Dumisani hires people from the community to work with him and is adamant that he wants to give opportunities to people who just left school with the right qualifications, over eight million people are unemployed in South Africa and university-leaving degree-bearing young people are not being hired.
Besides the good that Ibala Organics will do for the economies of the communities it operates in, Dumisani says “it is our vision to plant the value of tree’s in people’s lives.”
Dumisani wants to ensure that the people who will be participating in Ibala Organics gain a love for the plants and trees that he will be planting.
Getting buy-in from the community was not a problem for Dumisani, because he started close to home – on his own street.
Once he had proven his model to those close to home, it was easier to get support from neighboring communities.
The drought that has hit South Africa has not severely impacted on Ibala’s crop of tropical and subtropical fruit, such as Mangoes,paw paw, avocado, banana, granadilla, citrus fruit and litchi and in April they hope to add vegetables to the offering.
Ibala Organics will soon be completely operational and the gardens of Umlazi will be home to trees and plants with heavy-hanging branches bearing fruit and vegetables.
Perhaps Ibala Organics and Dumisani will create a wave across the 400,000 people strong township that encourages local products and unity in the community.
A hand-in-hand initiative for the people, by the people.
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Cover Photo Credit: Red Bull/ ScreengrabPost Views: 103
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Much like gamers themselves, instances of gaming addiction are often stigmatized.
While stories of deaths stemming from three-day gaming binges in internet cafes are hyped in media coverage, gaming addiction in the United States is more often characterized by someone sacrificing their work, school and social life in order to progress in the digital space.
Psychologists such as Douglas Gentile at Iowa State University have studied video game addiction for decades and asserts that our access to broadband internet and the spread of technology have only increased addiction numbers.
Gentile believes that the global gaming addiction rate falls somewhere between 4 and 10 percent of gamers.
Who is and isn’t addicted is often hard to determine, as researchers offer contrasting definitions of what constitutes addiction.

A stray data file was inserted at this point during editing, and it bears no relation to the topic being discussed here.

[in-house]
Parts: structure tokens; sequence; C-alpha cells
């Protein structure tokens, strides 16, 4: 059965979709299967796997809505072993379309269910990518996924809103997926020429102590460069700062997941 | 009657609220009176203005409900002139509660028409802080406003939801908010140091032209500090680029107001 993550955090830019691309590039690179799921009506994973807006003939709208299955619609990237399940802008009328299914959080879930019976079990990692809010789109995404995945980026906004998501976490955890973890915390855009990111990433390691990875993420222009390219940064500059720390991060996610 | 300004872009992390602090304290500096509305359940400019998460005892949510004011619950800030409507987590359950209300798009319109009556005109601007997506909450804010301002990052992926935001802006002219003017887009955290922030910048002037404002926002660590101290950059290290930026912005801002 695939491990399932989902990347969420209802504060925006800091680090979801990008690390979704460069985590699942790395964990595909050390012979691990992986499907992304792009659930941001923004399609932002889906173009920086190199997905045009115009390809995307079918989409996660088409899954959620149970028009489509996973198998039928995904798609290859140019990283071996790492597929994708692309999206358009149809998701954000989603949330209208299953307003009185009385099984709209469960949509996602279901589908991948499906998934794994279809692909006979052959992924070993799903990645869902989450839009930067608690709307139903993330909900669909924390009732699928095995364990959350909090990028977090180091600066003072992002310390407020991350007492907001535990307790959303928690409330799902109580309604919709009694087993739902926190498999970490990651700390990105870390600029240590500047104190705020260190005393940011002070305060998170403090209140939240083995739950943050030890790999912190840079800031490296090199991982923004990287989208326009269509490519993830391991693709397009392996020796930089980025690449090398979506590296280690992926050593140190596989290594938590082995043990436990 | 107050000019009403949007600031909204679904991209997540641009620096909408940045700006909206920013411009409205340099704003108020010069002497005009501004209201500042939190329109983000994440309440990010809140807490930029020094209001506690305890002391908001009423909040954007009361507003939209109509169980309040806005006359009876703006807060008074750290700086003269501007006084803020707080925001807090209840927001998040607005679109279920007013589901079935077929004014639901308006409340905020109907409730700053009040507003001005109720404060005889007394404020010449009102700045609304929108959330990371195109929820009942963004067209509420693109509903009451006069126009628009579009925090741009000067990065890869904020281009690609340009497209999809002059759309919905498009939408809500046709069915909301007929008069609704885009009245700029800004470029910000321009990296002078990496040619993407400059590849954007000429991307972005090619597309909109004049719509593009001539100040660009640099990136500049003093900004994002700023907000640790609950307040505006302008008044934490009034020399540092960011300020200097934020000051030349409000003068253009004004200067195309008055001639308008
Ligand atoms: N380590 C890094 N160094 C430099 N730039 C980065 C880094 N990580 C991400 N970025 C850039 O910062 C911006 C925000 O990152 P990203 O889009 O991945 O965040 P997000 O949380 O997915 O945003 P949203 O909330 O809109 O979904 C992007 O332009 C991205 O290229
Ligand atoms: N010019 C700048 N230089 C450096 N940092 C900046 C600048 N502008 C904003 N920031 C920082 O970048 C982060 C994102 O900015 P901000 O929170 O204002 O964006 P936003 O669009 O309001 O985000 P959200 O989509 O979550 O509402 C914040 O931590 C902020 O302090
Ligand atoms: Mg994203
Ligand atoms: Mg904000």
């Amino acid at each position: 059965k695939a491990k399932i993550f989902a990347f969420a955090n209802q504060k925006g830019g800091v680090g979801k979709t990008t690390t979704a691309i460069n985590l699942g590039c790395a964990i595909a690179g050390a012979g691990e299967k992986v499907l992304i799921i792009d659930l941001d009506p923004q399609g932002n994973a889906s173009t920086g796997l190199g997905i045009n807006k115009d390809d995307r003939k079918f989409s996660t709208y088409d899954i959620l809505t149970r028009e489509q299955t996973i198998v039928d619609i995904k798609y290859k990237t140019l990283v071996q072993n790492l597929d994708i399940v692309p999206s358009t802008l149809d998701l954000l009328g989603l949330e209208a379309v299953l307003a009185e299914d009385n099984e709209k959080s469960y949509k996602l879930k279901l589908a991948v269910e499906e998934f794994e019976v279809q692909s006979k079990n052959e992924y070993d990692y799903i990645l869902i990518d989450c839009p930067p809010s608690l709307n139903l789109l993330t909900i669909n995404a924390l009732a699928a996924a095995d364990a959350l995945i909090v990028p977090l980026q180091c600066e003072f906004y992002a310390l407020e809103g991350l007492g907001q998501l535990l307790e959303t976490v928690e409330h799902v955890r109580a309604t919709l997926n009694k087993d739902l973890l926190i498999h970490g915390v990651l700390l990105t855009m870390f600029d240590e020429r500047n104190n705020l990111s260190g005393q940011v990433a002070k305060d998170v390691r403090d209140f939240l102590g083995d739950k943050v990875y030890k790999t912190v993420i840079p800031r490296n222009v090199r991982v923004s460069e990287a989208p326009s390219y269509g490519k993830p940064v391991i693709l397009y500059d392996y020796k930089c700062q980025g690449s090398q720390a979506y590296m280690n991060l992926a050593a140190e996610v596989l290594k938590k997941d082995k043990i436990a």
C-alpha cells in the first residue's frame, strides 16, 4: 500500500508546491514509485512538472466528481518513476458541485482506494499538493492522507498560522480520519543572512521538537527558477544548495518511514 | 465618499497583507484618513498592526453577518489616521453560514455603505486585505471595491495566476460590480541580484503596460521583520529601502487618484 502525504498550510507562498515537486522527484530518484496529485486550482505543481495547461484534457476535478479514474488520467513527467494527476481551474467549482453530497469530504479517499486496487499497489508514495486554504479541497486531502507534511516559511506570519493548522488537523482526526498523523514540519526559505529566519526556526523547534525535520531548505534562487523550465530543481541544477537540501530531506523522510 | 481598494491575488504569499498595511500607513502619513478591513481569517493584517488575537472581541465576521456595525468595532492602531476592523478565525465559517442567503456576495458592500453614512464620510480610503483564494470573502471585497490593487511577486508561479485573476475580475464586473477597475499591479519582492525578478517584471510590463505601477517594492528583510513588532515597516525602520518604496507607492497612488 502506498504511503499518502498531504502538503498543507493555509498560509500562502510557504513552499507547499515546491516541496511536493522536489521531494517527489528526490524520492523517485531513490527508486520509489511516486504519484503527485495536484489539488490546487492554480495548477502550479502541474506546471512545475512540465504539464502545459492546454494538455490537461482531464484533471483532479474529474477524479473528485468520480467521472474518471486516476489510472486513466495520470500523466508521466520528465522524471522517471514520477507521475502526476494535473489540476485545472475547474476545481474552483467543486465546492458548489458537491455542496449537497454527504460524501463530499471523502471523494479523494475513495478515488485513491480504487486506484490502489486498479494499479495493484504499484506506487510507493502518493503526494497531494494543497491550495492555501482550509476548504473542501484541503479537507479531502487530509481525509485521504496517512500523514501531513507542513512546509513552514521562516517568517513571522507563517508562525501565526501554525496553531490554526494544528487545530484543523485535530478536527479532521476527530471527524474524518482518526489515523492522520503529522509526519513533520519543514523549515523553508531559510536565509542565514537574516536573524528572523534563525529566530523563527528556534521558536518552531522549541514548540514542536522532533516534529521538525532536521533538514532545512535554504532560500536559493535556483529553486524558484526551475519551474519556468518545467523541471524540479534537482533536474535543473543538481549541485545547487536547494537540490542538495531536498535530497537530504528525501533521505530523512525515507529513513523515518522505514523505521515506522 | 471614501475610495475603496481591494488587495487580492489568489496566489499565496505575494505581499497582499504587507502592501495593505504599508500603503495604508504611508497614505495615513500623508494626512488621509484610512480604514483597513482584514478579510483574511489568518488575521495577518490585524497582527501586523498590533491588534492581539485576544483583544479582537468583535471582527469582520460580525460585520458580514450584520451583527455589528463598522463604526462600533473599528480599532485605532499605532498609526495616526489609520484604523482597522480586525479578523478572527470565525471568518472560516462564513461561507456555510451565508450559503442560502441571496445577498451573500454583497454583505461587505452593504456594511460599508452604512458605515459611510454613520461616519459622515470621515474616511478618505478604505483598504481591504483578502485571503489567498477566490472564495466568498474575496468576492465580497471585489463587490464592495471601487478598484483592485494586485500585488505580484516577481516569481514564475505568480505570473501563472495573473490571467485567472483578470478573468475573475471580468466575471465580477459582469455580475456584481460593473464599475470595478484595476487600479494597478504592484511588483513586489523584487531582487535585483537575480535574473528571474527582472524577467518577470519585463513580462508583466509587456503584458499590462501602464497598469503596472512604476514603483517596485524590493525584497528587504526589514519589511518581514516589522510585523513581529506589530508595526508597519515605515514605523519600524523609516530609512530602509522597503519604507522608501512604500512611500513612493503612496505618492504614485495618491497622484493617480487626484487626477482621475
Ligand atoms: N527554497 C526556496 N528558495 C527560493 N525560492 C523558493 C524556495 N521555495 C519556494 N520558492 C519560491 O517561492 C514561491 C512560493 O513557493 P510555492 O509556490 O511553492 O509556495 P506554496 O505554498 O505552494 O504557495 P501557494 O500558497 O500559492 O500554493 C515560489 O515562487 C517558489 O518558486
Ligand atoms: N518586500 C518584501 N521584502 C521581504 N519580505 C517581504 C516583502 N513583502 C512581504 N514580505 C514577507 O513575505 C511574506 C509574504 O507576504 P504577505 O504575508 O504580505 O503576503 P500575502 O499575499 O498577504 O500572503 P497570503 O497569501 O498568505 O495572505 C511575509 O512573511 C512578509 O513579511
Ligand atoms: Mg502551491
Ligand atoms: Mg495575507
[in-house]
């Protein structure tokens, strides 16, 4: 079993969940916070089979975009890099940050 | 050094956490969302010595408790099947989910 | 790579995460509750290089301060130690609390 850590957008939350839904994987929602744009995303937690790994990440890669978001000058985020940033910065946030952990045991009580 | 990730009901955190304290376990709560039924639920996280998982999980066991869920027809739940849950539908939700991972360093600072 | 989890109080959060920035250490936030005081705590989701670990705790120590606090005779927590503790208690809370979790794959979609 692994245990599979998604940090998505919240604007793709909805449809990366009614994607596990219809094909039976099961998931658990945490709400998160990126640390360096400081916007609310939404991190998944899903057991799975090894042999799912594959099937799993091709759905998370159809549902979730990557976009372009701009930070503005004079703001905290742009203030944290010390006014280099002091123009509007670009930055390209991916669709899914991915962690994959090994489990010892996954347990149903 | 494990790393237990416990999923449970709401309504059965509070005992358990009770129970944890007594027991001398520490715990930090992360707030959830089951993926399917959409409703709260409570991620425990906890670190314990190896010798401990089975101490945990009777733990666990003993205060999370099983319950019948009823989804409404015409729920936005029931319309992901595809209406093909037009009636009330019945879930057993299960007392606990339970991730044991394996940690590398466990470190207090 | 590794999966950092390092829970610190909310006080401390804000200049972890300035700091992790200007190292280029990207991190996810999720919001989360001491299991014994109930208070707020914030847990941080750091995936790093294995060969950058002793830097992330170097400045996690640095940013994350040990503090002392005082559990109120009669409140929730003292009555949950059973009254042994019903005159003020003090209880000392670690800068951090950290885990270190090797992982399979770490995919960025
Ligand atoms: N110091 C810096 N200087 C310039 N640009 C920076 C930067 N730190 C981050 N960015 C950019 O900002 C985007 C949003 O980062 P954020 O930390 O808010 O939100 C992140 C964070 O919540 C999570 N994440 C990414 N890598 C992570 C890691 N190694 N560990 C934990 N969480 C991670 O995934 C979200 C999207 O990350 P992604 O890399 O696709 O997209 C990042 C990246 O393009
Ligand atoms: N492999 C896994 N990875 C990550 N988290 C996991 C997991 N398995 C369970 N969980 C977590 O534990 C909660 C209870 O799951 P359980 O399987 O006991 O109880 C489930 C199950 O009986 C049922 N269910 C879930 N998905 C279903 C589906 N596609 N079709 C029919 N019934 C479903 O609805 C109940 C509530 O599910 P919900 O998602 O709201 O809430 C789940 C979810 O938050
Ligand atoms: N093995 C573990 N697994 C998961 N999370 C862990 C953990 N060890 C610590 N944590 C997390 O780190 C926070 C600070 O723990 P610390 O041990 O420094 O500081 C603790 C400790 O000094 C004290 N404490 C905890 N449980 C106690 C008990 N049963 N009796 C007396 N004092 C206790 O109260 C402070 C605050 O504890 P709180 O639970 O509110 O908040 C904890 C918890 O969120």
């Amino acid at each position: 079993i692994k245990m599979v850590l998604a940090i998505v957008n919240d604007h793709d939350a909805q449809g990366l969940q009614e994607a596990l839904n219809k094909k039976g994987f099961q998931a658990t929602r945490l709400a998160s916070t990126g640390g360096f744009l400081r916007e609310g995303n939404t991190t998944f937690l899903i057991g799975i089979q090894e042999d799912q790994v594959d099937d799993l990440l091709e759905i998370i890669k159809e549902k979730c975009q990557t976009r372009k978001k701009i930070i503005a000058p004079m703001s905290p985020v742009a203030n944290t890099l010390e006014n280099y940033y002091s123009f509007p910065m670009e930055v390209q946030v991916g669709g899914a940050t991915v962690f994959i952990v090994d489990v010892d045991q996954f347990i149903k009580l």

In an interview with CNN, Gentile says games become compelling because they satiate our basic human needs for autonomy, belonging and competence.
Games put you in control, they can offer a sense of community and most games have skill curves that allow players to feel successful while playing.
Recent additions to modern games include systems designed to keep the player engaged through unpredictable reward systems.
Games such as Destiny have been called out for their random number generator (RNG) loot systems that randomize the rewards dropped for players after completing a mission or objective.
Titles boasting millions of players such as Counter Strike: Global Offensive, Rocket League and Overwatch feature cosmetic items that are unlocked through a system that most closely resembles a slot machine.
In Call of Duty, items that bear a significant impact on gameplay are obtained through this same RNG system, giving an edge to players able to obtain higher-tier items.
Those unable to secure the best rewards are encouraged to keep playing or spend even more money on a micro-transaction system to gain an edge over others or secure coveted in-game items that hold little to no value outside of the digital game space.
Through these examples, one can assume that not only are modern games hooking players with feelings of empowerment and belonging, but the addition of systems that closely mirrors gambling has created a dual threat of addiction for gamers young and old.
But statistics and insights from psychologists only go so far in explaining the real-world impact gaming addiction can have on an individual.
Speaking from personal experience, I can recall how detrimental my teenage gaming binges were when I would sometimes spend more than 24 hours at a time playing a single game.
I would ignore school work, reject spending time with family and not leave my house for days.
The concept of these marathon sessions weren’t taboo in my friends group.
We would boast about having more than 1,000 hours logged in a game.
It wasn’t uncommon for us to lose literal days of our lives to these online experiences.
I’ve met people well into college with close to 3,000 hours played in an online multiplayer game.
They commonly have the propensity to brush off criticism about their time invested with explanations like “It’s the only game I play,” and “I still get my work done”.
But life isn’t a game, and too much time spent in the digital world can be detrimental to your health, work and social life.